As of Thursday, an average 77.8 inches of precipitation had fallen between Mount Shasta and Lake Tahoe since Oct. 1 — about 212 percent of average for the period.
Going back two years further (May, 2017):
[Tahoe] is filling up fast, and about a foot away from reaching full capacity. Federal water managers say Tahoe will fill this summer for the first time in 11 years, and when it does, the total amount it will have risen across the water-year between Oct. 1 and Sept. 30 will be record-breaking.

"What we've come up so far and what we expect to come up will be the largest rise at the lake in 117 years of recorded history."
Water shortages that pop up in years where there are not heavy rains are the result of gross incompetence by those who are trying to shift the blame from themselves.

Friday, December 10, 2021

Season of Temptation

After three months on Metformin my A1C reading fell from 7.8 to 6.7. That's an improvement but still well above the danger zone for Type II diabetes. In the coming year I hope to make some lifestyle changes, continue with Metformin, and use technological aids to help drive the indicator down.

It doesn't help that the Christmas treats have started to arrive from friends and relatives.

They have absorbed the news about supply-chain disruptions and have conscientiously sent their gifts early.

The packages in the other room are calling with their siren songs and tempting smells. Without taking a bite I can feel the glucose rising....

Thursday, December 09, 2021

Bob and Dan, Continued

Two Senators who were friends for almost 70 years were honored this week.

Sen. Elizabeth Dole says goodbye to her husband.
Bob Dole Lies in State as Biden Hails Former Senator as ‘Giant of Our History’
“Well, you know, Bob and I, like many of us here, we disagreed on a number of things, but not on any of the fundamental things,” Mr. Biden said. “We genuinely respected one another as colleagues. As fellow Americans. It was real. It wasn’t fake. And we became great friends.”
From today's Star-Advertiser:
The Navy’s newest warship, the Arleigh Burke-class missile destroyer USS Daniel Inouye, was officially commissioned at Joint Base Pearl Harbor-Hickam on Wednesday. After days of rain, the sun shown bright during the morning ceremony as the ship, named for the powerful Hawaii statesman, war hero and Medal of Honor recipient, joined the fleet...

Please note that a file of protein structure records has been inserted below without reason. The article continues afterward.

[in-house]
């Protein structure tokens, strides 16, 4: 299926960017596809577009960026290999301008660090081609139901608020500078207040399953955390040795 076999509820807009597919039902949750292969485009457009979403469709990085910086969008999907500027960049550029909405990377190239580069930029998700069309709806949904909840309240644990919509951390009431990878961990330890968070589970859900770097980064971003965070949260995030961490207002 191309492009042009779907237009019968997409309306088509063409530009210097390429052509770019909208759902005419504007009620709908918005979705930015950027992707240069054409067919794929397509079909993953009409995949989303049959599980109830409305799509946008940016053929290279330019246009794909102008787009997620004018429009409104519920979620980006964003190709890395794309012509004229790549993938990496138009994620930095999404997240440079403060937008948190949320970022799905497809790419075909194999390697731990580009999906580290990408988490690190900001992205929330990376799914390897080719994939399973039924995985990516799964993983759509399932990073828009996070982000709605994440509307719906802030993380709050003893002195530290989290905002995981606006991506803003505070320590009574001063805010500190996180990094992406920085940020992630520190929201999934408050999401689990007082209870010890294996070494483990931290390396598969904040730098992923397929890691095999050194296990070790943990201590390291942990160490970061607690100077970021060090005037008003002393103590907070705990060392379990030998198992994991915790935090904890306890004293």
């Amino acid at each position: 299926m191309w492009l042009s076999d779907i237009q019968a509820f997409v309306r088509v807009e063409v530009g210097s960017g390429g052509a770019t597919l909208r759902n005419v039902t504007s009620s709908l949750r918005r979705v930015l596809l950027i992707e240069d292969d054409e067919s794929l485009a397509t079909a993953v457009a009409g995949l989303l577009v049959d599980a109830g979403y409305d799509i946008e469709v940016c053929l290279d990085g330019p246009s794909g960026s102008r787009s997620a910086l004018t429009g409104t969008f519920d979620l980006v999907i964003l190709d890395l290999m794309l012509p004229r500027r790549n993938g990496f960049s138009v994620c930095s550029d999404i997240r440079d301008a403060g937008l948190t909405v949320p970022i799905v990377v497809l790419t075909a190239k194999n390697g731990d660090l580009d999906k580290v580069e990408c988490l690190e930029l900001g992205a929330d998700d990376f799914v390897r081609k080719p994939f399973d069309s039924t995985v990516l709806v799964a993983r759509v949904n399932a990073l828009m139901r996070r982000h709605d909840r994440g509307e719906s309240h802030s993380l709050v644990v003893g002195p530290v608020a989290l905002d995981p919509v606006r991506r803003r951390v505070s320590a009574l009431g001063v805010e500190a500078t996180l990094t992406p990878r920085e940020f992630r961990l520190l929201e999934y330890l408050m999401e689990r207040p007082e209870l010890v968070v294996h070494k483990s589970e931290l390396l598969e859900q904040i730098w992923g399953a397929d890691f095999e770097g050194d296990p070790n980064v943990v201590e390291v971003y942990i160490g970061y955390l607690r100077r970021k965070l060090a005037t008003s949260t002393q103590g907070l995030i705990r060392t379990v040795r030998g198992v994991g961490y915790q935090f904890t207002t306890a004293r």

Daniel Inouye — as a Japanese American and World War II veteran — became an important figure in postwar U.S.-Japan reconciliation and in shaping U.S. policy in Asia more broadly. He spearheaded efforts, which, in 1994, resulted in Congress appropriating funds to create the Asia-Pacific Center for Security Studies in Waikiki. It aims to bring together military, civilian and academic leaders from across the region. After his death, the center was renamed in his honor...

Several speakers at the ceremony reflected on Inouye’s friendship with former Republican U.S. Sen. Bob Dole, who died Sunday. Inouye and the Kansan were often at odds politically when they served in the Senate, but they shared a bond as WWII soldiers who were both seriously wounded in battle during their service.

Wednesday, December 08, 2021

Bob, Dan, and the Way Things Used to Be

Celebrating his nomination at the Republican
Convention, San Diego, 1996 (WSJ photo)
Bob Dole (July 22, 1923 - December 5, 2021) was disabled by war injuries for most of his life:
In April 1945, while stationed in Italy during WWII, the young soldier was struck by enemy fire. As a result of his wounds, Dole was permanently left without feeling in his right hand and arm, which measured more than two inches shorter than his left after reparative surgeries; part of his left hand was also left numb. Dole, who died on Sunday at the age of 98, would live with and be shaped by the aftermath of those injuries in the years that followed, including the 30 he spent as a U.S. senator from Kansas.
The future Republican senator from Kansas met the future Democratic senator from Hawaii when they both were recovering in an Army hospital. Daniel Inouye (1924-2012), who lost his right arm in the Italian campaign, and Bob Dole became lifelong friends.

Below are Senator Dan's 2008 reflections on his shared experiences with Bob Dole. His description of how things worked mere decades ago shows how much times have changed.

Tuesday, December 07, 2021

Day of Infamy, 80 Years Later

Gun turret: the rest of the Arizona lies beneath
Below is a post, lightly edited, that has appeared in this journal on previous anniversaries of the attack on Pearl Harbor:

On December 7, 1941 Japanese bombers obliterated the U.S. fleet at Pearl Harbor. My father, a junior at William McKinley High, saw the silver planes flying overhead on that clear Sunday morning. He didn’t realize anything was out of the ordinary until he saw smoke rising from the Ewa (western) side of Oahu.

My mother, a middle-schooler at Robert Louis Stevenson Intermediate, was preparing to go to Sunday services downtown.

It was a day that changed everything. Millions of Americans, including Dad and his five brothers, answered the call.

While the majority survived the War with life and limbs intact, hundreds of thousands did not, like my wife’s uncle who died somewhere over the Pacific. His body was never found.

Some found the armed services to be to their liking and made it a career, like my uncle who was the best auto mechanic I ever knew. Others, like my father-in-law, seized the opportunity offered by the GI bill and went on to college and jobs that they would never previously have considered.

At the U.S.S. Arizona memorial the names of the fallen are inscribed on the wall.

Are we worthy of their sacrifice? Perhaps......if we preserve, protect, and pass on the gifts they have bestowed to us.